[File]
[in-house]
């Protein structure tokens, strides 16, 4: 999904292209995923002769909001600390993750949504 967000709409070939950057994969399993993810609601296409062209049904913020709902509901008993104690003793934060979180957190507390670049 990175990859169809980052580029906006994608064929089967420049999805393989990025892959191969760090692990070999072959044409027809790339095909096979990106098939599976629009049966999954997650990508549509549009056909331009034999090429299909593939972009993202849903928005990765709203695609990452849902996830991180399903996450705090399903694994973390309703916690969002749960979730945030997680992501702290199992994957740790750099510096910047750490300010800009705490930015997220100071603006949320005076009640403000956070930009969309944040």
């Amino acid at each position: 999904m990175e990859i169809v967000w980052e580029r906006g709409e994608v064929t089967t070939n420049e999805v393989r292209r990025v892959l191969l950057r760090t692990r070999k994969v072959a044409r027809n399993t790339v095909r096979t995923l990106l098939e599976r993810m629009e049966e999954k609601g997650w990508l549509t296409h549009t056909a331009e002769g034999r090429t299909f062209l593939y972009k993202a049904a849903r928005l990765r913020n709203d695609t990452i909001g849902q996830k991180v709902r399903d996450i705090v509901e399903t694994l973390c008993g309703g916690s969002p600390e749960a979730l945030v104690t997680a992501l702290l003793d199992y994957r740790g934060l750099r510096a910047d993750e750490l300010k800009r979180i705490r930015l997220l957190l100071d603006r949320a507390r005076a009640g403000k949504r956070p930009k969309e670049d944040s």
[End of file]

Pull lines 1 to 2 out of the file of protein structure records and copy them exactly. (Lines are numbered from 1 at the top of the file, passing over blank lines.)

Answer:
[in-house]
């Protein structure tokens, strides 16, 4: 999904292209995923002769909001600390993750949504 967000709409070939950057994969399993993810609601296409062209049904913020709902509901008993104690003793934060979180957190507390670049 990175990859169809980052580029906006994608064929089967420049999805393989990025892959191969760090692990070999072959044409027809790339095909096979990106098939599976629009049966999954997650990508549509549009056909331009034999090429299909593939972009993202849903928005990765709203695609990452849902996830991180399903996450705090399903694994973390309703916690969002749960979730945030997680992501702290199992994957740790750099510096910047750490300010800009705490930015997220100071603006949320005076009640403000956070930009969309944040």